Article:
Monthly Archives: August 2014

Bathtime Reading (7)

THE GREAT VERSES (7):

He reads the great verses, in the bath.
The lines, the words, that delight and inspire,
may ignite – who knows? – creative fire.

Images in Edwin Morgan’s “Trio”
effervesce, instil a sparkling brio.
Buchanan Street, the trio, Christmas lights.
Clarity of vision; piercing insight.

Bubbles of thought rise and soar in his mind.
He must catch them, or they may float away;
capture them, store them, for fresh light of day.

A line of verse comes to him, full-blown;
a line of verse hitherto unknown.
First line, perhaps, for a poem of his own?
He holds it in mind; sure he’s on the right path:
“He reads the great verses, in the bath . . .”

“He reads the great verses, in the bath.” turned out to be the line I would use as the first line of a sequence of seven poems.  All were entitled “The Great Verses”, and all were inspired by my habit of reading anthologies of poetry whilst relaxing in a warm bath.  I would often refer to the actual poems I was reading at the time – in the one above, for example, it was Edwin Morgan’s poem “Trio” – and sometimes I took the liberty of quoting lines from the poems I was reading.  I finally decided the sequence would have to come to an end – although I was tempted to continue it indefinitely – and “The Great Verses (7)” is the only way I could think of finishing it.  I still continue to read anthologies of poems in the bath, though; bath time just wouldn’t be the same without it. 

 

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Power-Cut

POWER-CUT:

The world around me, my visible world, shut.
Abrupt finality; mere ghost of a “phut!”
I sat in the silence, still-born with shock.
Fears, fancies, fantasies ran amok.

It could be intruders; thieves in the night,
at ease in darkness, protected from sight,
coldly dismantling all sources of light.

I sat in the stillness; whispered a curse.
How absurd the timing – to frustrate me, of course
– ten minutes from the end of “Inspector Morse”.
No alien sounds impinged on my ear;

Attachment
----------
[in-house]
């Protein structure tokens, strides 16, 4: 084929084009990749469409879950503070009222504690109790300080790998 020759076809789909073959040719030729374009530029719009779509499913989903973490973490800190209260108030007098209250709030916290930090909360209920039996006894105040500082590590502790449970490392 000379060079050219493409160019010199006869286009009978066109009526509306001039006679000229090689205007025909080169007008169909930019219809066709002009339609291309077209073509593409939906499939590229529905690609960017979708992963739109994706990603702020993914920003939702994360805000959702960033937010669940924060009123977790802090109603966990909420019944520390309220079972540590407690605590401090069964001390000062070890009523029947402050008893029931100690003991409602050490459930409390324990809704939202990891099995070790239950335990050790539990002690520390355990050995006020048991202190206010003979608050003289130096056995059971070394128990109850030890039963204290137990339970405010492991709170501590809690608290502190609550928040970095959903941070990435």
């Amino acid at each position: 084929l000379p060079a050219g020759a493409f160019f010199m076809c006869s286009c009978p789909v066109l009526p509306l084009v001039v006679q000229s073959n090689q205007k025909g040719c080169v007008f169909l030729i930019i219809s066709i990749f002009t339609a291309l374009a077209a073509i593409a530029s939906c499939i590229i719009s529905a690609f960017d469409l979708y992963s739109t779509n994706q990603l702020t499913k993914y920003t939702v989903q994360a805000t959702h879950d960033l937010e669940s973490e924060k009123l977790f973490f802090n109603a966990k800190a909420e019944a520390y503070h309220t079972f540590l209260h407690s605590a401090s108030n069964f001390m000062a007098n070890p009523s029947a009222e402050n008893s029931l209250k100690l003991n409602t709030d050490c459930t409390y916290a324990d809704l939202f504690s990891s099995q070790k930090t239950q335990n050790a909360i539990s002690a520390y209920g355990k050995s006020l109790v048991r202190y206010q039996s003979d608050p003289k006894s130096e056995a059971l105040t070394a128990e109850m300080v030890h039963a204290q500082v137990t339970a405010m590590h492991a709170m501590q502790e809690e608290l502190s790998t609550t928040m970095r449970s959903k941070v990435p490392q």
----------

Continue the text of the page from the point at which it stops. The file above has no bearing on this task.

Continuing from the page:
I discounted burglars, reined-in my fear.

The luminous clock read 01:53.
Just what was I doing?  What was wrong with me?
How could I possibly want to see
such an ancient series?  TV classic – even so,
It was first shown twenty-eight years ago.

I sat in the darkness.  Memories stirred;
how a previous power-cut had occurred.
Builders, by accident, cut some vital cable;
all forms of electricity, completely disabled.
Memory obscured by forgetful haze,
but I do remember it lasted for three days.

Darkness, stillness, silence; perhaps I ought
to master my feelings, control my thoughts.
Use darkness, stillness, absence of sound
to meditate on things eternal and profound.
But I found my musing took a more prosaic course:
to the aborted ending of “Inspector Morse”.

I got to my feet; walked through gravid air.
My knee collided with an invisible chair.
I looked out the window: dramatic sight.
A divided world; surreal apartheid.
One side of the street, windows brimful of light.
My side dark as pitch; black as the night.

I was gazing out the window, immured in gloom,
when brightness and noise ignited the room.
The silence, the stillness, all around,
suddenly shattered; cacophony of sound.

This power-cut had been blissfully brief.
All I felt, now, was a sense of relief.
Soon to be forgotten, a fleeting insight:
how feeble we are, in a world without light.

Followers of this blog will know by now that most of my poems are inspired by events or occurrences that have made an emotional impact upon me, in either my recent or more distant past.  I suppose that more or less fits the classic definition of poetry as “emotion recollected in tranquillity”.  “Power-Cut” arises from an event that happened to me fairly recently.  It would have been nice if I could have used the subject as inspiration for profound poetic musings upon darkness and human nature, but the poem didn’t turn out that way.  If it entertains or amuses its readers, I’ll be happy.

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